Another interesting Cultural Conundrums column from Kate Elwood on the ending particle "yo" in Japanese:
When embarking on a foreign language, learners are frequently confronted with modes of expression unlike the languages they already understand. In making sense of new communicative forms, our starting point is necessarily what we already know about how language works, building upon and adding to this knowledge as our understanding increases. But these initial associations may often be flawed, resulting in perception malfunctions.
Many years ago, a few months into my freshman year of college, I got a job on campus working at the student cafeteria. I was the "dessert girl," a title so precise that when a friend jokingly sent a letter to me so addressed, care of the college, it arrived promptly and without any hesitation on the part of the mail deliverer. Being the dessert girl seemed like a cushy job. The cakes, pies, and puddings were already on individual serving plates, and students just reached out and took what they wanted as I stood on the other side of the glass cabinet and watched. What could be simpler?
I found out that there was a reason why the other students who had been working at the cafeteria longer preferred to dish up the main dishes, a tougher job on the face of it. The supervisor, a severe woman who I'll call Beth, had a bee in her bonnet when it came to desserts. The plates had to be lined up in perfect diagonals continuously even though they were constantly jostled as students reached for their preferred item. Beth stood behind me endlessly hissing, "No, not like that! Keep the plates orderly! They should look tidy and tempting at all times!" After some weeks I was relegated to bussing trays, which felt like the sweet taste of freedom.
When I began studying Japanese and learned about the affective particle yo, I immediately associated it with Beth's bossy admonishments. As I understood it, yo was what you stuck on at the end of the sentence in Japanese to add the nuance, "Don't you get it, dummy?" It was elegant in its brevity, acerbic in its impact. My notion of yo's function was derived from the examples provided by my textbook, like the standard Chigaimasu yo ("That's incorrect, yo"), along with various other model sentences showing how yo could draw attention to a mistake or careless lack of information.
After I arrived in Japan it soon became clear that there was more going on with yo. Either that, or Japan was a country chockfull of Beths, as yo could be heard everywhere, popping up in apparently any type of conversation. An easy-going acquaintance passed me a leaflet to an event, explaining, Sugoi desu yo ("It's great, yo.") I hadn't shown any reluctance to attend and couldn't see why she needed to add an emphatic yo. Giving as good as I got, responded Wakarimashita yo ("I get it, yo."). At least to me, it seemed we were both getting a bit agitated and I was happy when the conversation moved on to non-yo terrain.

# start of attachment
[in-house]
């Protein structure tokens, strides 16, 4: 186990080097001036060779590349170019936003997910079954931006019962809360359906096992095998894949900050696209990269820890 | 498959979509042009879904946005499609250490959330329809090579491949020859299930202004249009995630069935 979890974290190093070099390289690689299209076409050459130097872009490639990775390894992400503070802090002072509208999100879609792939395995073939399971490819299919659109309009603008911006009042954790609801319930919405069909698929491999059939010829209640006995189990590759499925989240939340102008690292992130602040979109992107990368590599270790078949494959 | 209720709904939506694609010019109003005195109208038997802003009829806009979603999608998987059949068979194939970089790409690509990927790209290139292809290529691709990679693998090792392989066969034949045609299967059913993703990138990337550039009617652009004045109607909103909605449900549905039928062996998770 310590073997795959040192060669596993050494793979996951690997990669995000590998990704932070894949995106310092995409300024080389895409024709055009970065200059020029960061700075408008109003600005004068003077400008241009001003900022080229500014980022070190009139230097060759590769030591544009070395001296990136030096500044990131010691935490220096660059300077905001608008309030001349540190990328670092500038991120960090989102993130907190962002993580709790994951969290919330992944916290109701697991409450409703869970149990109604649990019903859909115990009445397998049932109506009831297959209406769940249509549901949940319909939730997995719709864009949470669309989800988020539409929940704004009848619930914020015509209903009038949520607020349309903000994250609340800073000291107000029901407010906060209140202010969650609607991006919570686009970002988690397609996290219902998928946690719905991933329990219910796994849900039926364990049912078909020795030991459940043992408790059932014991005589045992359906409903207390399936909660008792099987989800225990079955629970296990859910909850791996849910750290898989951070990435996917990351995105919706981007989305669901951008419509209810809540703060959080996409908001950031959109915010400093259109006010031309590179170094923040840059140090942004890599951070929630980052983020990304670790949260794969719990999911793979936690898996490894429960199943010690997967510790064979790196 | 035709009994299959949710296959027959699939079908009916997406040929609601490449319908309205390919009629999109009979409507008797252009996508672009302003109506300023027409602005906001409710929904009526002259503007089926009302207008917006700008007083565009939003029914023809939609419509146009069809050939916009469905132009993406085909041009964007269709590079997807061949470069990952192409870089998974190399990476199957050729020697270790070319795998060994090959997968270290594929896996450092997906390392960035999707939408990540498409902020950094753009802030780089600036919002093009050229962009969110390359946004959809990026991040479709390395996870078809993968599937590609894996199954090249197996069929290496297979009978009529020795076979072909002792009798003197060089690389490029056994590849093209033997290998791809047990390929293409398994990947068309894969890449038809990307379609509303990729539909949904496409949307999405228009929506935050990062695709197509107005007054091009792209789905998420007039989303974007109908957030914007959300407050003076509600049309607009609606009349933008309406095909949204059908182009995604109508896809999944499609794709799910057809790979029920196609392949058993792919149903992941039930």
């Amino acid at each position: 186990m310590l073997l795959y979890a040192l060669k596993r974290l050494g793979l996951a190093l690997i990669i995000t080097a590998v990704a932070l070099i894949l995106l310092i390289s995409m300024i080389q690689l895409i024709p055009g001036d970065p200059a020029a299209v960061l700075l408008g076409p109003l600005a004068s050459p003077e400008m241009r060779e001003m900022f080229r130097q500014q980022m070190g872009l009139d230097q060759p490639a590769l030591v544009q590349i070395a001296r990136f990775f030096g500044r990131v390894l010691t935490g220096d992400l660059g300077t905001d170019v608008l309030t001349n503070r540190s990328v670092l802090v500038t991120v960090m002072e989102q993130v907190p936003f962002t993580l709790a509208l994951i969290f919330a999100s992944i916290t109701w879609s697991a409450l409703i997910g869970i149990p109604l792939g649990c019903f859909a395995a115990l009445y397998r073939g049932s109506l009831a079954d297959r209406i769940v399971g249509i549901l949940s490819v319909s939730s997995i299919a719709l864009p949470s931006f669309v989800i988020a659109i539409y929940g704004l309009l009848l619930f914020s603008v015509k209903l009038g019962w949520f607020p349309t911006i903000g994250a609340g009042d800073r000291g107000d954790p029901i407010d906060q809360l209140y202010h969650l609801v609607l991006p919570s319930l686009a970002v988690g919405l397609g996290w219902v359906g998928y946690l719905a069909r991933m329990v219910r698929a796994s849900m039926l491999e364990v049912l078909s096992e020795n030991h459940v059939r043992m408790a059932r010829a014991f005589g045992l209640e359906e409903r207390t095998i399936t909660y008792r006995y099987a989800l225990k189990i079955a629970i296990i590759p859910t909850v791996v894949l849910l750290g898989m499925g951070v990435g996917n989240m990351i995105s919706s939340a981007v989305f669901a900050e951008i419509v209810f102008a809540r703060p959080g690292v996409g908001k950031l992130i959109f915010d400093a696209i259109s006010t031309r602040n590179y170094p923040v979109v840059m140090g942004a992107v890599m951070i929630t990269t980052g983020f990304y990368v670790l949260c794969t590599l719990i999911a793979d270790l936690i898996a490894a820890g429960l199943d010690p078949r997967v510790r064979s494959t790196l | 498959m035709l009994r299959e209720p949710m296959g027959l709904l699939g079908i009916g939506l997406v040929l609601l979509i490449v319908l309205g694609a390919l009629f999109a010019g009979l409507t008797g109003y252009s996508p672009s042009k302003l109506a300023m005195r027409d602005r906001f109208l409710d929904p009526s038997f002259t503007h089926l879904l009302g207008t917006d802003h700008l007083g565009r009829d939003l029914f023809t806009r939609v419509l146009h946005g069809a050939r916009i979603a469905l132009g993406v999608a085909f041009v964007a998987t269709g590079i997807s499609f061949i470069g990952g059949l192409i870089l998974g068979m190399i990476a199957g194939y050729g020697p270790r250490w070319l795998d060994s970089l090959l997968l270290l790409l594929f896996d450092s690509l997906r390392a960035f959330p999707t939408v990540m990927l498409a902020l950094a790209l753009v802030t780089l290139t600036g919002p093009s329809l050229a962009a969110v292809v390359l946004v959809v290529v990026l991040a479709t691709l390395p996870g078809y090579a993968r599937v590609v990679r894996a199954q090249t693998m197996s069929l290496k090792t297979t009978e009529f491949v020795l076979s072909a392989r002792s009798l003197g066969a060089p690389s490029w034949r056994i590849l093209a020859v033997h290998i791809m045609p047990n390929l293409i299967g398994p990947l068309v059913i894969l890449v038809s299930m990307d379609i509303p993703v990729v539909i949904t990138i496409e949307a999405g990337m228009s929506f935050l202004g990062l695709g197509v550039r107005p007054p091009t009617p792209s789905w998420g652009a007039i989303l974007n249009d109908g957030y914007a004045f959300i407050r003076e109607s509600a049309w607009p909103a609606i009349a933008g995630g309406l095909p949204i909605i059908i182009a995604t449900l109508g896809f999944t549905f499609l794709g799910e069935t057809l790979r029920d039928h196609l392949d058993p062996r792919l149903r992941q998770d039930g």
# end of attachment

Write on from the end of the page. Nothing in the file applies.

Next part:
Understanding yo as imperiousness was the equivalent of grabbing one part of an elephant--and an obstruction in the process of meaningful social interaction. Linguist Christopher Davis emphasizes yo's role as a "guide to action" in declaring the "optimality" of one way of proceeding. Use of the particle makes it plain that a statement is not just providing information but is additionally pointing out what to do based on the knowledge imparted, a crucial linguistic task in Japanese.
Davis refers to an example from the language philosopher Paul Grice in which one speaker standing by a car says to a person who approaches, "I am out of petrol." The other says, "There is a garage around the corner." Grice notes that the implication of the second speaker is obvious in English--the first speaker can get some petrol at the garage and solve his problem. But Davis points out that in natural Japanese, yo must be added to the end of the garage statement. Yo-less, the sentence can appear to be a statement of fact with no bearing upon the issue at hand.
Learning to connect the dots for the listener by tacking on yo can be tricky for non-native speakers of Japanese. They may view the implication as obvious and therefore feel that marking it plainly is aggressive. But without it, communication can flounder, as shown by the analysis of Japanese language researcher Hideki Saigo. Saigo examined conversations between native and non-native speakers, focusing on the use of sentence-final particles including yo. When non-native speakers fail to use yo when it might be expected, the native speakers do not know how to respond, waiting awkwardly, assuming that something more will be added, and the conversations falter.
It is often observed that Japanese communication is ambiguous, while English makes things explicit. In the case of yo, the reverse is true. It is these surprising divergences and the challenge of mastering them that makes Japanese so interesting, yo.